there’s an on-going trend of referring to women (especially little girls) as “princess”. personally it makes me shudder when i hear a little girl being called a princess. when a girl hears this often at such a young age fosters a huge sense of entitlement.
– Dannyfrom504, “The Princess vs The Angel

Danny’s recent post brought back a couple memories from my first few months over here:

1. A Korean-American buddy saying, “Buckeye, Korean girls are similar to American girls in that many have the princess mentality.”

2. This exchange from with a 1st grade HS girl during class:

Upon seeing another girl’s pencil case with the Disney princesses on it (and the word princess) I said, “Oh no…don’t be a princess.” I’d said it to no one in particular, but one girl, whose English was quite good, perked up on hearing it and gave me a puzzled look. I said to her, “So many American girls want to be the princess.”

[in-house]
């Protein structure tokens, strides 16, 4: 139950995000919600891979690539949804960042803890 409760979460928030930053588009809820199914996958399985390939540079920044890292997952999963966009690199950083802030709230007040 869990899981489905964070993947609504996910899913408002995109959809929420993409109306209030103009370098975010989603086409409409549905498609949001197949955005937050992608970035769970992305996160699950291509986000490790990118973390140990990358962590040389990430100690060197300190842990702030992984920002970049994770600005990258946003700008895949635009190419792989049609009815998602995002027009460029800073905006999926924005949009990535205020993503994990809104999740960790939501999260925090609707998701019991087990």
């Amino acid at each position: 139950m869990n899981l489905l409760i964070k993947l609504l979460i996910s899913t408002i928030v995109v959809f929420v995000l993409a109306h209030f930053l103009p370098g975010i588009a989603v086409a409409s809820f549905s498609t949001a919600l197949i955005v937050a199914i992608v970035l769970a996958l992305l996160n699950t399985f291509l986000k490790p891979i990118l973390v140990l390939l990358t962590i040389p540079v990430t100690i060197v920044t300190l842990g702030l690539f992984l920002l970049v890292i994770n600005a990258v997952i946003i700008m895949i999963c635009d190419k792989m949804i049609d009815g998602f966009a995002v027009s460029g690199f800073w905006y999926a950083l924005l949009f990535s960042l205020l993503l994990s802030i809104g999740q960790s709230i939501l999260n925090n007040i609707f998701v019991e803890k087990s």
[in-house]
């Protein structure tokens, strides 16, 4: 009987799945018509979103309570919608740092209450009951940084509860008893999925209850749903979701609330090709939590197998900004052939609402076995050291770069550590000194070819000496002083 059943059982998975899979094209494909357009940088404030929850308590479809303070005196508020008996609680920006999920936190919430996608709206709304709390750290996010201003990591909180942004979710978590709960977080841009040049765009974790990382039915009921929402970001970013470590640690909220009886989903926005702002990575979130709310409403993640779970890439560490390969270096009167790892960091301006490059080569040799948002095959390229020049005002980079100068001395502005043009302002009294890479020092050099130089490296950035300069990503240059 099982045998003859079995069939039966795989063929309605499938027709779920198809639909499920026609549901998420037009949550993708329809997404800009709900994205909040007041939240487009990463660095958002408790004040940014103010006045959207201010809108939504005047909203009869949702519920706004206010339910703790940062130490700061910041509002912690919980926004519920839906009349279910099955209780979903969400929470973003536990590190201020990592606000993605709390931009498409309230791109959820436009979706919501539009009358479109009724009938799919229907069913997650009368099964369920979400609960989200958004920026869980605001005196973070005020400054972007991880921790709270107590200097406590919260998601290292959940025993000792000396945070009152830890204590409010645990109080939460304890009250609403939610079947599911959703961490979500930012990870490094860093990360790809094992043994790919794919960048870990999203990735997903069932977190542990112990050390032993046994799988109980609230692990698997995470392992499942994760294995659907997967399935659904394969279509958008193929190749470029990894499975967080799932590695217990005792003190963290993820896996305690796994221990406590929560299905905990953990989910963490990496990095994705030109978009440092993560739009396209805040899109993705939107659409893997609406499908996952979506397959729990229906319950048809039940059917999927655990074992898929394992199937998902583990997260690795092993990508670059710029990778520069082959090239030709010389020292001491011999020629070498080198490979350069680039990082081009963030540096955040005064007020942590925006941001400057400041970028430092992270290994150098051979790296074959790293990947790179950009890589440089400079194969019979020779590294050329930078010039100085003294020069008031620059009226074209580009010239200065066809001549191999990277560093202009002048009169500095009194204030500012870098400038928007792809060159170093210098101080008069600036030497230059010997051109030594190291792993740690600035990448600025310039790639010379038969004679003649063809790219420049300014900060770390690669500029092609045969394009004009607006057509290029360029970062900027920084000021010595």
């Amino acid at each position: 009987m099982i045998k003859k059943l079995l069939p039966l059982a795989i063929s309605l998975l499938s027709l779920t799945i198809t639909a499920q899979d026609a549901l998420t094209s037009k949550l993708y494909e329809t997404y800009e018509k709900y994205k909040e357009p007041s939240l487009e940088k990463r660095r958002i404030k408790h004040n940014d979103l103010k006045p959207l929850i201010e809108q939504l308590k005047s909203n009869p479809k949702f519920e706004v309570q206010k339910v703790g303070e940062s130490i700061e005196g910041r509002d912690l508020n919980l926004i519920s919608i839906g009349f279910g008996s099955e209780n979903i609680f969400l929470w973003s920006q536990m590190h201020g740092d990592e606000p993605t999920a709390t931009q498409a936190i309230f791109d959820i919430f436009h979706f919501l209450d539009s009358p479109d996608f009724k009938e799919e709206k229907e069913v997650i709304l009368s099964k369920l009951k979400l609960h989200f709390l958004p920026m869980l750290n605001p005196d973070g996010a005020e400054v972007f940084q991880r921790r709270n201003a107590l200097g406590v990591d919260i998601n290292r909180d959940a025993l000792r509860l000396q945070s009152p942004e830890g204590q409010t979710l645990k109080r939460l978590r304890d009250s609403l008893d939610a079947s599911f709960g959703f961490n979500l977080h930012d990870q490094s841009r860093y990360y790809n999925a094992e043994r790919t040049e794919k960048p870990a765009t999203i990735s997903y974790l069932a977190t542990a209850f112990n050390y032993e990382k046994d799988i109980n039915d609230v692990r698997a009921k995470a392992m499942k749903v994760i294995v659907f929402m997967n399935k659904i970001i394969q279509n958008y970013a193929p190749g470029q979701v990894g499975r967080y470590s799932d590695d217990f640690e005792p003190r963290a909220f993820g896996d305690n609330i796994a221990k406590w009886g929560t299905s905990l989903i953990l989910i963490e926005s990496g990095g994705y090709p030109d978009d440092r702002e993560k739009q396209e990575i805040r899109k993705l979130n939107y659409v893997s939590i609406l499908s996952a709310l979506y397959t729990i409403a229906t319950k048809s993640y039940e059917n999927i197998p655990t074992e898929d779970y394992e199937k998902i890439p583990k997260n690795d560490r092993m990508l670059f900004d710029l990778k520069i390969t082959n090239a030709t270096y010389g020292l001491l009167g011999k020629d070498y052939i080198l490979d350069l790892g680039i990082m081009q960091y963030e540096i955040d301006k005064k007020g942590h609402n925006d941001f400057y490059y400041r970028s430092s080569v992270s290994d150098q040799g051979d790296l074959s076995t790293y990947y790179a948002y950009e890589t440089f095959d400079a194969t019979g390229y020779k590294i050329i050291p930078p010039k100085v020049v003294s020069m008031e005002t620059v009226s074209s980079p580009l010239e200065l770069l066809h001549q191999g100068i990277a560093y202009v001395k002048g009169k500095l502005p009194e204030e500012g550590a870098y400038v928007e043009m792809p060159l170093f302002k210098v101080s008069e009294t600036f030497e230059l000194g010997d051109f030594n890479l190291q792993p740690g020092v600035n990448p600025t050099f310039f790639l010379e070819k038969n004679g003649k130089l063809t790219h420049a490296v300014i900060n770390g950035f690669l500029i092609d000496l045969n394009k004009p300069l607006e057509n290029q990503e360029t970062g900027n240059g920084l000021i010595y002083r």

She nodded and considered this for a moment. She was searching for the best expression.

“But… they can’t be,” she said.

Just so, I thought. She had the right of it. They can’t be princesses because they’re ordinary girls in an ordinary small town. They aren’t royalty. And yet, like Danny explains, many of us love to foist the “Princess” labels upon girls as if it’s something they need to be.

In the time I’ve spent over here, I’ve encountered many princess types, but more have been like Soo-young above, who understand that as pretty as they be and as virtuous as they may act, they’ll never be princesses.


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